India is keen on the possibility of setting up a fertilizer plant in Algeria -- a joint venture to tap the rich resources of phosphate possessed by the North African country.
Talks had been underway, between India and Algeria, on the modalities of setting up of the fertilizer plant. On Wednesday, with the intention of giving the process a political push, Minister of State for fertilisers and chemicals Mansukh L. Mandaviya held discussions with the Algerian Industry Minister Abdessalem Bouchouareb.
Algeria is estimated to have a phosphate reserve of around five billion tones, and it is keen that India harvest it as part of a joint venture. The Indian share in the project is proposed to be 49 per cent.
Today’s talks are a major step in concretising the proposal of setting up of the company as a joint venture. Now, India has to come up with a proposal on the composition of the Indian plant – details of the financiers, demarcation of responsibilities and the company which will provide the engineering expertise.
Mandaviya was accompanying Vice President Hamid Ansari on a two-day visit to Algeria, and a major thrust of the visit is to firm up India’s cooperation with the north African nation in the fields of hydrocarbons and fertilizers.
India is keen on obtaining a share in the phosphate reserve, as it will help in bringing down the import bill of phosphates, with the country importing more than 96 per cent of its requirement. Officials say that it will also help in lightening the subsidy burden on fertilizers.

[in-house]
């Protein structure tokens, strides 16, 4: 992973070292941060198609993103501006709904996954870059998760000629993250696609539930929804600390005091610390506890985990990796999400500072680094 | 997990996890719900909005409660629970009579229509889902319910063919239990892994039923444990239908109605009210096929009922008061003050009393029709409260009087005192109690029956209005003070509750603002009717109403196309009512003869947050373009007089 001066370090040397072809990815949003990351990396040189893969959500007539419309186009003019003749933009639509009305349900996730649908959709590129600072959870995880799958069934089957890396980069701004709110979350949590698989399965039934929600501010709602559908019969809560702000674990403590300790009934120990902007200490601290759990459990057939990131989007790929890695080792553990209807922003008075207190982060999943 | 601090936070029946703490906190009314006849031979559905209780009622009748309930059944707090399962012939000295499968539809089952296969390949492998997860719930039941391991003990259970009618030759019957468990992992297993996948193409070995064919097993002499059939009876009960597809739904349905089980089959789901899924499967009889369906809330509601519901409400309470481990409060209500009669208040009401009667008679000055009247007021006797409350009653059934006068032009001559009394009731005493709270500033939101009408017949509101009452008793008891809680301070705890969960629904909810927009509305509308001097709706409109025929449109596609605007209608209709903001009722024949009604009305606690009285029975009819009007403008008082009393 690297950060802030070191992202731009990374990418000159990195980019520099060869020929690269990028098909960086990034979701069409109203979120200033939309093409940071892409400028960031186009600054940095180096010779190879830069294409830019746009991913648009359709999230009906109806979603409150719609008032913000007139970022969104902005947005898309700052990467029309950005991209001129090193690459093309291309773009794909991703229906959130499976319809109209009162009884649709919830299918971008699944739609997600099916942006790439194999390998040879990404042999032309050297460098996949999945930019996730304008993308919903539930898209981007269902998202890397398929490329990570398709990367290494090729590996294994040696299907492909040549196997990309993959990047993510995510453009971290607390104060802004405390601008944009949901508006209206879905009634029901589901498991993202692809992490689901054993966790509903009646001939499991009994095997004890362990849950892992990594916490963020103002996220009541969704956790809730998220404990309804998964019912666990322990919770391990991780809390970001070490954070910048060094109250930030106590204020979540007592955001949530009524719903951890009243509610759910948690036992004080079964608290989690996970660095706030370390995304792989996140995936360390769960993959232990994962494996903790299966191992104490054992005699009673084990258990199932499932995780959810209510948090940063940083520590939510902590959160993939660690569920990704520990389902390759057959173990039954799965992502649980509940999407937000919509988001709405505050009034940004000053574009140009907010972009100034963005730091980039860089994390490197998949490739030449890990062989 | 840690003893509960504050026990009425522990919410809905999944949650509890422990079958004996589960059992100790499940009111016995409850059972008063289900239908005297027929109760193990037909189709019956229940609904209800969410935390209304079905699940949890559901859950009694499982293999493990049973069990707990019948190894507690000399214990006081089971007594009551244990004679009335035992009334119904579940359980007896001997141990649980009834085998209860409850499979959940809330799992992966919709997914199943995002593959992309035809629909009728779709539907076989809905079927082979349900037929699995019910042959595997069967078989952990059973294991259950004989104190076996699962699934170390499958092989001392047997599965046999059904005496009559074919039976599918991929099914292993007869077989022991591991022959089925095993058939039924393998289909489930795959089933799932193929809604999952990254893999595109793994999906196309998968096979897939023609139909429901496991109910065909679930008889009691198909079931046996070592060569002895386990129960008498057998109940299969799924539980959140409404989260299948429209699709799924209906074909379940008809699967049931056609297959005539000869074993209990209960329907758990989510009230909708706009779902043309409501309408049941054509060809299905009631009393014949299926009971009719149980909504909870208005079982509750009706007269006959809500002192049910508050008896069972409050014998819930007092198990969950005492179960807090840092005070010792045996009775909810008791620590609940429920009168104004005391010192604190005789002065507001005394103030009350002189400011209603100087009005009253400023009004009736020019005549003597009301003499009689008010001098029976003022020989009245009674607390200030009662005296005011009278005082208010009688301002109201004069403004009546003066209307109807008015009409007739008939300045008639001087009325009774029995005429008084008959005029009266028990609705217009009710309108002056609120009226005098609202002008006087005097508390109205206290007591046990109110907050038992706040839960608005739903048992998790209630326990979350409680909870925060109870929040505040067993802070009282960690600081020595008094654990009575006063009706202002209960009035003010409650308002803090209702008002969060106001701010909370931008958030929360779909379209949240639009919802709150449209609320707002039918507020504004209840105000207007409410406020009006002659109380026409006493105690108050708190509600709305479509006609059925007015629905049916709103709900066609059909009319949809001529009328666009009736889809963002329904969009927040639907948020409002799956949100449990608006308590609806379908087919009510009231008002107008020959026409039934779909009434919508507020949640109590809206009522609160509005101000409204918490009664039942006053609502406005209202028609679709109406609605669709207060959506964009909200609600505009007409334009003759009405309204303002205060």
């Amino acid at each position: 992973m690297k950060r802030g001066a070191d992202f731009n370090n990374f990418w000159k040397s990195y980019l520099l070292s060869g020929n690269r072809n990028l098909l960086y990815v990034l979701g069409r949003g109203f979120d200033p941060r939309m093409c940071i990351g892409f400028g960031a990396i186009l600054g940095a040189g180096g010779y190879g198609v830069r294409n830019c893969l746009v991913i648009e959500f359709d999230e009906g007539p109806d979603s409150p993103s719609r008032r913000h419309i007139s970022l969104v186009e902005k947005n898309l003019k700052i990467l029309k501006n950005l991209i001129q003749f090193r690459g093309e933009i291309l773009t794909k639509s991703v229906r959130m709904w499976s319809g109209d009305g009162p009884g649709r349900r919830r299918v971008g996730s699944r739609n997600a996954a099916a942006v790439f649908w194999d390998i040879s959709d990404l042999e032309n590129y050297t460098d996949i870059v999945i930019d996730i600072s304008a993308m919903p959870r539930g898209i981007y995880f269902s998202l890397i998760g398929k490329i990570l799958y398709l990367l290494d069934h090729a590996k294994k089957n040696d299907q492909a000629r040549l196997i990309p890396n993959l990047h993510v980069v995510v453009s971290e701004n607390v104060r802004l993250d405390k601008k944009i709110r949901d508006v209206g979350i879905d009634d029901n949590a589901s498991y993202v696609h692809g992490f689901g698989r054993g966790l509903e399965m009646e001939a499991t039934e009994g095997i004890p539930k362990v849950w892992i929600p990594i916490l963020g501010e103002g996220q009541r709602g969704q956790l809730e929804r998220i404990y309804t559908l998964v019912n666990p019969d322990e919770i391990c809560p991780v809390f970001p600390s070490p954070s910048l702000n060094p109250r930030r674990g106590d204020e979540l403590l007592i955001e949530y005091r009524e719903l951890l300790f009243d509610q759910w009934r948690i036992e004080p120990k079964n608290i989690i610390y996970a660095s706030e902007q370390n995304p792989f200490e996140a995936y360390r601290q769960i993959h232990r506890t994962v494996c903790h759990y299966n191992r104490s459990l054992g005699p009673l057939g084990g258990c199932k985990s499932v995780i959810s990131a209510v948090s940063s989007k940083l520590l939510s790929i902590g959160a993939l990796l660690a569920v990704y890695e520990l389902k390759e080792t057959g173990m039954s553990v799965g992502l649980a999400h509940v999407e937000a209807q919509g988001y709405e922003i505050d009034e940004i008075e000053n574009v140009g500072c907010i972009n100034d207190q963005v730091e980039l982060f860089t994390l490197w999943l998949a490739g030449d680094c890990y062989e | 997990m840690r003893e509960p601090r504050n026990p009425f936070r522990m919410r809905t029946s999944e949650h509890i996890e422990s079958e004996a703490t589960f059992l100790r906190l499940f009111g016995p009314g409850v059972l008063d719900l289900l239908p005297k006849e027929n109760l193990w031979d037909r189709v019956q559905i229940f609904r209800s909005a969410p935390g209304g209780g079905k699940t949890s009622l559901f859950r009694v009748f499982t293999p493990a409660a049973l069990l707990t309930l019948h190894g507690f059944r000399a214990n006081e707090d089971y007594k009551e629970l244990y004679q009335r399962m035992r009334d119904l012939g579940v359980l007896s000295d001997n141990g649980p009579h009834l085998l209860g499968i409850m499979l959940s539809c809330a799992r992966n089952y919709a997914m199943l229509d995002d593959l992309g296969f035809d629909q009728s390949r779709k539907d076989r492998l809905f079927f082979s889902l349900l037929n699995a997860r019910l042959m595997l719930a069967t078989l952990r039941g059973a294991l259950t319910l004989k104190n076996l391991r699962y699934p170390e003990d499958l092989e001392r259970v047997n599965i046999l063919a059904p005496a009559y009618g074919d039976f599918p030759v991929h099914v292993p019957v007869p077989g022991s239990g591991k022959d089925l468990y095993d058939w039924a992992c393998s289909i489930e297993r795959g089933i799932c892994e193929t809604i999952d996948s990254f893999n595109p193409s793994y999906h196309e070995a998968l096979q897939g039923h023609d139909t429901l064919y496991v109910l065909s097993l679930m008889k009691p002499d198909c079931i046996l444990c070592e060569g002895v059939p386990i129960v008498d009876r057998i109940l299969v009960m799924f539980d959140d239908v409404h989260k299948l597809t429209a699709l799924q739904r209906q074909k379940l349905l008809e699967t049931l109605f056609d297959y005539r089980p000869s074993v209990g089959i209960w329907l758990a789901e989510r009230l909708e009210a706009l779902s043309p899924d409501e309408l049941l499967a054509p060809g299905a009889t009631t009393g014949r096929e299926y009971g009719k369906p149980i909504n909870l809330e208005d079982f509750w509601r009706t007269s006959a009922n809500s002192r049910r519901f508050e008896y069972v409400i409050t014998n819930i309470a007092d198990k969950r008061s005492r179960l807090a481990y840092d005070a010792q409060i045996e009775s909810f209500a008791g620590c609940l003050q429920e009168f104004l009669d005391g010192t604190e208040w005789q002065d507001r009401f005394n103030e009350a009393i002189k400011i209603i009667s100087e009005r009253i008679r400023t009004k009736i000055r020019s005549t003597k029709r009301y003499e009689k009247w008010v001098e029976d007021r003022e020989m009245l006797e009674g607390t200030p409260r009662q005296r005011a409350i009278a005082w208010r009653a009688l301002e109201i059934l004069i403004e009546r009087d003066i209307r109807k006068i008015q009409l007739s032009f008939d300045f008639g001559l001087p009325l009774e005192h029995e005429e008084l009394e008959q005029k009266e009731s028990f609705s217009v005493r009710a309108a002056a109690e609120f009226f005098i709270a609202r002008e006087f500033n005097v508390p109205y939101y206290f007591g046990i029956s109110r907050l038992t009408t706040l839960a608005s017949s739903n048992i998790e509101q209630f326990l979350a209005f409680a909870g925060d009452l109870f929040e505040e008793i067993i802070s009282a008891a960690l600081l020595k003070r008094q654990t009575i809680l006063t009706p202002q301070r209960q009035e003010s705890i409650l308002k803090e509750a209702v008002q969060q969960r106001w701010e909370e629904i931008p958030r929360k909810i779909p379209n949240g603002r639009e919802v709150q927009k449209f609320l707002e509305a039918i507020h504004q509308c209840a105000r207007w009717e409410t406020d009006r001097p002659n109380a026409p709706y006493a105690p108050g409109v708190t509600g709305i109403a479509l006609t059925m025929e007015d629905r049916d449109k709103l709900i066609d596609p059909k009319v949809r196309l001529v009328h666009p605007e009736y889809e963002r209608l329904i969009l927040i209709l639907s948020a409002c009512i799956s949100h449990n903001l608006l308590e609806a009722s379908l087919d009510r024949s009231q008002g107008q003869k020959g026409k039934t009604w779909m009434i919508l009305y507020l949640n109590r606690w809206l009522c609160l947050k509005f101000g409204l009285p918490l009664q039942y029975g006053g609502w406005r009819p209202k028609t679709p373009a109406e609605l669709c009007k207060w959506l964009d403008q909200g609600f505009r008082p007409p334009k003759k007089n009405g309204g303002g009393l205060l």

Secretary (West) in the Ministry of External Affairs, Sujata Mehta, said India was looking forward to explore cooperation with Algeria in new areas like in fertilisers, pharmaceuticals, space and information technology.
The phosphate reserve is estimated to be more than five billion tonnes, and India’s investment in the project is likely to be in the range of USD five to seven billion.
Indian Ambassador to Algeria, Satbir Singh, said that the Indian involvement will be a combined effort of both government and private sectors. “Around 90-95 per cent phosphate being used by Indian fertiliser companies is imported and the production cost is also very high. If India can join hands with Algeria by providing funds and technology to set up a fertiliser company by using Algerian phosphate and gas, and the fertiliser is taken to India, the cost would be quite low,” he said.
The subsidy burden of the government for fertilisers, which is Rs 86,000 crore to Rs 90,000 crore per annum, will also come down, he said.
The Indian fertiliser industry produces about 12.28 million MT of nitrogen and 4.37 million MT of phosphatic nutrient production. India ranks second in the production of nitrogenous fertilizers and third in phosphatic fertilizers. According to a report by Department of Fertilisers, by the year 2016-17, fertilizer demand in the country is projected to increase to about 336.77 lakh tons of urea, 124.13 lakh tons of DAP, 59.48 lakh tons of SSP and 47.93 lakh tons of MOP.
Bilateral trade between India and Algeria stood at 1.5 billion per annum, a large chunk of which was related to the import of oil and oil products to India.
India exports automobile, auto components, buffalo meat and garments to Algeria.